Blogs > Cliopatria > Conference Rejections.... Myth or Reality?

May 29, 2004 9:22 am


Conference Rejections.... Myth or Reality?



I just got word that our panel has been selected for the 2005 AHA Annual Meeting. I'm really proud of this one, too: it's really focused (1870s Japanese reforms) but we're all doing very different work (local history; education; gender and politics), and the commentator is a gentleman whose work has influenced all of us with its fine detail and thematic power. I'm not the chair this time, but I did my share of the leg- and paper-work putting it together.

The thing is.... I've never been turned down for a panel presentation, and I was wondering just how common that is. I'm pretty proud of my record, but we never talk about these things so I don't actually know whether batting 1.000 (Six regional, three national [including two panels organized and chaired], five graduate or one-shot meetings; all but two in the last seven years) is excellent, good, normal, or if I'm actually not trying hard enough. (For what it's worth, my current institution does not consider conferences to be evidence of scholarly productivity; the last one claimed they did, though I never got to test that theory.)

Is the self-selection process sufficiently strong (in other words, does graduate school make us such self-critical overachievers) that rejection is very rare? I haven't been on the selection side of a conference since the Society for Japanese Studies at Harvard conferences in the late '90s, and that was a bunch of graduate students just trying to fit everything into halfway-coherent panels. I know that some other fields use much more stringent selection processes, almost peer-review, rather than the"this is what I think I'll have written by then" abstract that historians and Asian Studies scholars are used to. Anyone here served on a regional or national committee and want to enlighten us? Or want to share a story of rejection, personal or second-hand, deserved or otherwise?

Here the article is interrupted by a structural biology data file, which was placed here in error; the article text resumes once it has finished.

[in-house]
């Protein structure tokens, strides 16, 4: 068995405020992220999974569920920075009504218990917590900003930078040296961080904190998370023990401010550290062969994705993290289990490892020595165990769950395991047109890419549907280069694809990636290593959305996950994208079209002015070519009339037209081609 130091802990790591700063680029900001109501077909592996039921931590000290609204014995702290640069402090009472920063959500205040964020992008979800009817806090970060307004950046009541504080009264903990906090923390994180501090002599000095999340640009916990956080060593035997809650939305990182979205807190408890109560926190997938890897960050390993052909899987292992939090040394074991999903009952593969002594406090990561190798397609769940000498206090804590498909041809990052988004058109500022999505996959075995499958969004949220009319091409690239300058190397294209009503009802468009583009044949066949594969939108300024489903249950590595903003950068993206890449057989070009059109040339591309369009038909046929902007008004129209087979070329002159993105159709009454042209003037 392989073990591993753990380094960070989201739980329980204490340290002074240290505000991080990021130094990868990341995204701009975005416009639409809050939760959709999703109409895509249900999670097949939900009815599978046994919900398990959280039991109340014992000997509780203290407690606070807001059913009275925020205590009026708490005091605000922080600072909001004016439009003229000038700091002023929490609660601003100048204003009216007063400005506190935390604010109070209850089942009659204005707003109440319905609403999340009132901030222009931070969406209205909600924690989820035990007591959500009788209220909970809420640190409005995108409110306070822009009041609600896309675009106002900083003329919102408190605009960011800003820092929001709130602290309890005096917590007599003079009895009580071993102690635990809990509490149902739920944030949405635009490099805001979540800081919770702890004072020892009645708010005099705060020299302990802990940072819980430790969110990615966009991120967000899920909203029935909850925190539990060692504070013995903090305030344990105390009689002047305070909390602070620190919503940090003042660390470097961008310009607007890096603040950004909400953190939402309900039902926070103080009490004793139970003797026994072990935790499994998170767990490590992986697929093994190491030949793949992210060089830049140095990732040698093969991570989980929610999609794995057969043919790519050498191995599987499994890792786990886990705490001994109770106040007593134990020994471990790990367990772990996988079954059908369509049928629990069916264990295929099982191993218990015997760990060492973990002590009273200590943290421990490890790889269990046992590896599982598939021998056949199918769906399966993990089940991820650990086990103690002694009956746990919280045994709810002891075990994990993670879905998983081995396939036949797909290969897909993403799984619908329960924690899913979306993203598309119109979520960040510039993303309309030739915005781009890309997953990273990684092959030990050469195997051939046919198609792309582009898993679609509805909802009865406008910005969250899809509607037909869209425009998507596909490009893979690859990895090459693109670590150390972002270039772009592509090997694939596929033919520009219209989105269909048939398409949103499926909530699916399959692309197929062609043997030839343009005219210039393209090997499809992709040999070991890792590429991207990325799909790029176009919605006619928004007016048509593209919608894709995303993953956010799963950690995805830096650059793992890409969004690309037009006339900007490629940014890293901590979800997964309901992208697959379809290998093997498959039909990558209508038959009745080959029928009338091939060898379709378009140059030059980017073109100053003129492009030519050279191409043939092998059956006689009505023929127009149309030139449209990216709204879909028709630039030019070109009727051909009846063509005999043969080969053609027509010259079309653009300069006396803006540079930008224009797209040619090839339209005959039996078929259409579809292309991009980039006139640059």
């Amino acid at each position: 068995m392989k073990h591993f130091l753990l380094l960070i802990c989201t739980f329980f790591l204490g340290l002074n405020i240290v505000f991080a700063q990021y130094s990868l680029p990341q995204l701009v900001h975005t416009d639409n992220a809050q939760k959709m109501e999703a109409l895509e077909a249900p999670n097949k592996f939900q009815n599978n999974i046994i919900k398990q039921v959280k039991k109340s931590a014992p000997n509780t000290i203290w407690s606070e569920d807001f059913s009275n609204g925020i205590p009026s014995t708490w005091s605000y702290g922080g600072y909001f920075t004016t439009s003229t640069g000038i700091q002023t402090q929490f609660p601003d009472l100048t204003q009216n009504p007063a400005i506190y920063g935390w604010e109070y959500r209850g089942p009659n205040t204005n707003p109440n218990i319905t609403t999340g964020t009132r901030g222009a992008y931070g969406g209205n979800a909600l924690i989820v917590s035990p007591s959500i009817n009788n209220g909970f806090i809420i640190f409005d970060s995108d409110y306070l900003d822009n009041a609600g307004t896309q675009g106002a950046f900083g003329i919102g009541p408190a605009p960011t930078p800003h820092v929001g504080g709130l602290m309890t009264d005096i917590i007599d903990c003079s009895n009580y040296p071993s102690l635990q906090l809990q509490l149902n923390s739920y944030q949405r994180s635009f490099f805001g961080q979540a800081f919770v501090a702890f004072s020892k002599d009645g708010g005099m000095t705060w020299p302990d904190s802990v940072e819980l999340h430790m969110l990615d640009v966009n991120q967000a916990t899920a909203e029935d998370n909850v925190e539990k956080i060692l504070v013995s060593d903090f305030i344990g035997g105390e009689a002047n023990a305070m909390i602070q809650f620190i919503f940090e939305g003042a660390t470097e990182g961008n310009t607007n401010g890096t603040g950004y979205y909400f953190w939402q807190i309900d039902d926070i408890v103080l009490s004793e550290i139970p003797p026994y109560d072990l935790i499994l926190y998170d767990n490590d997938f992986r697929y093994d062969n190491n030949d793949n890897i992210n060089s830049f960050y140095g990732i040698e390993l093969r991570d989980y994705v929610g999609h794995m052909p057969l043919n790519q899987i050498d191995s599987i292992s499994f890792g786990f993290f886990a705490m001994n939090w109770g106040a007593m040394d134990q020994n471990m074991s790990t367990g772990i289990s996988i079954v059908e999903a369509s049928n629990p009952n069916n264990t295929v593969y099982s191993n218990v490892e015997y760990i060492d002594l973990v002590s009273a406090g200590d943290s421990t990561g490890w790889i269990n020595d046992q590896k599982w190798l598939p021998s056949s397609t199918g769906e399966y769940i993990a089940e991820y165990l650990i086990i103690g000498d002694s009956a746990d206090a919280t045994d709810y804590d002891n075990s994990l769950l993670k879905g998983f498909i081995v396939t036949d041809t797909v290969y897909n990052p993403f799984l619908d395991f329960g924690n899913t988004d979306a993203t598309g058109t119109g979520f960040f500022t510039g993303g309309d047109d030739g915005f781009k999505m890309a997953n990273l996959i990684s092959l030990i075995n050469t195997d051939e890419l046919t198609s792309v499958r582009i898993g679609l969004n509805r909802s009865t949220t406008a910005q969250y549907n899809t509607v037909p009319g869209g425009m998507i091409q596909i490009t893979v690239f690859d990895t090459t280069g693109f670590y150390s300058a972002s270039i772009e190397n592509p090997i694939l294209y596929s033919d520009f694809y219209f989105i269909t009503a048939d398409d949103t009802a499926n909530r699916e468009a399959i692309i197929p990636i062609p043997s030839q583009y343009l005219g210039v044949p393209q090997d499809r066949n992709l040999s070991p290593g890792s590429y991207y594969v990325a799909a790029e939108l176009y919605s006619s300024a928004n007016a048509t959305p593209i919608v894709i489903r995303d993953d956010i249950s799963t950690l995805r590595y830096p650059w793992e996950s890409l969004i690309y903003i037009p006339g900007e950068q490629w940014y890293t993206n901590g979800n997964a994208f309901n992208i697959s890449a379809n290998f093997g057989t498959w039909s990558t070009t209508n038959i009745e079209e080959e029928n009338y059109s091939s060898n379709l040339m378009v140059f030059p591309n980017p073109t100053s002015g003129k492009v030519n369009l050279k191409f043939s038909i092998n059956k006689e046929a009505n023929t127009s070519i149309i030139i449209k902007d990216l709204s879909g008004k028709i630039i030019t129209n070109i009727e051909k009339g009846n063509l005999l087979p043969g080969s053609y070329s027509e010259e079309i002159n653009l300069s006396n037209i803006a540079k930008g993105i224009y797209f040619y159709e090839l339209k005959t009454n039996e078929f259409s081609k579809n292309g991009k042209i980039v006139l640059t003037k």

Non Sequitur: Fellow Cliopatriot Miriam Burstein is trying to identify the malady/syndrome resulting from intense archival experiences. My best suggestion so far is"Historian's Cramp" but I actually prefer my wife's"Attention Surplus Disorder": it has more generalizable potential. Other suggestions?


comments powered by Disqus

More Comments:


Ralph E. Luker - 5/29/2004

My wife once had a case of the hives. Couldn't we simply say "I've got the archives"? The symptoms are quite different, of course. Instead of itchy red blotches, ours would be a lonely, bleary-eyed and badly misguided sense that the world was about what we were doing. I remember a prototypical research isolate of a professor talk about the job-related accidents we risk. He vaguely recalled having a bound volume of the _London Times_ fall on his head.


Ralph E. Luker - 5/29/2004

Jonathan, Your sense that the experience of selection varies widely is correct. I've been the primary gofer on one major national conference and served on the program committee of another. The former technically publicly solicited proposals from the whole history profession. In reality, a few people put their heads together and came up with group proposals that they thought represented the best contemporary work in a wide variety of fields. Very few proposals that came in without insider sponsorship went anywhere. And, of course, single paper proposals got nowhere.
When I served on the program committee of another national organization, the experience was fairly chaotic. Proposals were widely and openly solicited. We clearly had two to three times as many proposals as we had room for on the schedule. Conscientious people did, in fact, make thoughtful decisions about which were the most mature proposals. There were other considerations, as well: there was a certain sort of consideration of coverage of diverse constituencies and so forth.
On the whole, I'd say that you do have reason to be proud of your record. It is shaped in ways I don't know much about because of your particular interests in Japanese Studies. So, I can't speak to that. But, no, graduate study doesn't prepare people so well that all proposals are well thought out. I've see proposals that were clearly not well conceived get put aside, as they should have been.

History News Network